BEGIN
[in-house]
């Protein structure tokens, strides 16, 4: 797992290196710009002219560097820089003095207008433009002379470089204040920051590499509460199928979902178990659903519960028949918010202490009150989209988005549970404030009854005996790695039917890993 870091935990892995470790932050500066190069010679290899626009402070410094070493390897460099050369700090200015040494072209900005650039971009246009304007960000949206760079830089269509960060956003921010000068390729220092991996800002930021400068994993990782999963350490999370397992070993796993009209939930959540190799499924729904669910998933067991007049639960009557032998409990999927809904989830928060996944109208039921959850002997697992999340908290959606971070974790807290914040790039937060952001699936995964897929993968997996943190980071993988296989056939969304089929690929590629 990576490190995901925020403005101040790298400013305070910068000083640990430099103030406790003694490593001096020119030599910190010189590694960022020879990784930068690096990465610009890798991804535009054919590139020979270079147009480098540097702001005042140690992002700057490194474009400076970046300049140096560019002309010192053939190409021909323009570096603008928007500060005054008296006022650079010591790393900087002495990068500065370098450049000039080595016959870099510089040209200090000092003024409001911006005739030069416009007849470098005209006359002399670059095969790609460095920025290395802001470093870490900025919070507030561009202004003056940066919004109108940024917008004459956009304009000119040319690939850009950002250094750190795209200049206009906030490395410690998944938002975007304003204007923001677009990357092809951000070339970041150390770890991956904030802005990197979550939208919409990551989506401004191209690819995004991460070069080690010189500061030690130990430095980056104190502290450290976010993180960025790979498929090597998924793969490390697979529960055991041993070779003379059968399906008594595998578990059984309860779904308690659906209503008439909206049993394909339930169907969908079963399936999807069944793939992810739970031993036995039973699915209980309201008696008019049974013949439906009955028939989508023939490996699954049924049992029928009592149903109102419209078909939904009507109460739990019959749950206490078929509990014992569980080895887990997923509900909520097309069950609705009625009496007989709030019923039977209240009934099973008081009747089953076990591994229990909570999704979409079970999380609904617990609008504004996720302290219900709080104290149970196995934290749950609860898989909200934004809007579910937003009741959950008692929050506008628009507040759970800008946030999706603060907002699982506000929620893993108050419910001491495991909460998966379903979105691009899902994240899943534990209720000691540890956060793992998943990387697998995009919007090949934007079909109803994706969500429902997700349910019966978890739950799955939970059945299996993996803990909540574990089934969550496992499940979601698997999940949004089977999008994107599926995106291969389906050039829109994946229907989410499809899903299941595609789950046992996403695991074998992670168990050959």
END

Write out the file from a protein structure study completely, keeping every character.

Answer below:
[in-house]
């Protein structure tokens, strides 16, 4: 797992290196710009002219560097820089003095207008433009002379470089204040920051590499509460199928979902178990659903519960028949918010202490009150989209988005549970404030009854005996790695039917890993 870091935990892995470790932050500066190069010679290899626009402070410094070493390897460099050369700090200015040494072209900005650039971009246009304007960000949206760079830089269509960060956003921010000068390729220092991996800002930021400068994993990782999963350490999370397992070993796993009209939930959540190799499924729904669910998933067991007049639960009557032998409990999927809904989830928060996944109208039921959850002997697992999340908290959606971070974790807290914040790039937060952001699936995964897929993968997996943190980071993988296989056939969304089929690929590629 990576490190995901925020403005101040790298400013305070910068000083640990430099103030406790003694490593001096020119030599910190010189590694960022020879990784930068690096990465610009890798991804535009054919590139020979270079147009480098540097702001005042140690992002700057490194474009400076970046300049140096560019002309010192053939190409021909323009570096603008928007500060005054008296006022650079010591790393900087002495990068500065370098450049000039080595016959870099510089040209200090000092003024409001911006005739030069416009007849470098005209006359002399670059095969790609460095920025290395802001470093870490900025919070507030561009202004003056940066919004109108940024917008004459956009304009000119040319690939850009950002250094750190795209200049206009906030490395410690998944938002975007304003204007923001677009990357092809951000070339970041150390770890991956904030802005990197979550939208919409990551989506401004191209690819995004991460070069080690010189500061030690130990430095980056104190502290450290976010993180960025790979498929090597998924793969490390697979529960055991041993070779003379059968399906008594595998578990059984309860779904308690659906209503008439909206049993394909339930169907969908079963399936999807069944793939992810739970031993036995039973699915209980309201008696008019049974013949439906009955028939989508023939490996699954049924049992029928009592149903109102419209078909939904009507109460739990019959749950206490078929509990014992569980080895887990997923509900909520097309069950609705009625009496007989709030019923039977209240009934099973008081009747089953076990591994229990909570999704979409079970999380609904617990609008504004996720302290219900709080104290149970196995934290749950609860898989909200934004809007579910937003009741959950008692929050506008628009507040759970800008946030999706603060907002699982506000929620893993108050419910001491495991909460998966379903979105691009899902994240899943534990209720000691540890956060793992998943990387697998995009919007090949934007079909109803994706969500429902997700349910019966978890739950799955939970059945299996993996803990909540574990089934969550496992499940979601698997999940949004089977999008994107599926995106291969389906050039829109994946229907989410499809899903299941595609789950046992996403695991074998992670168990050959």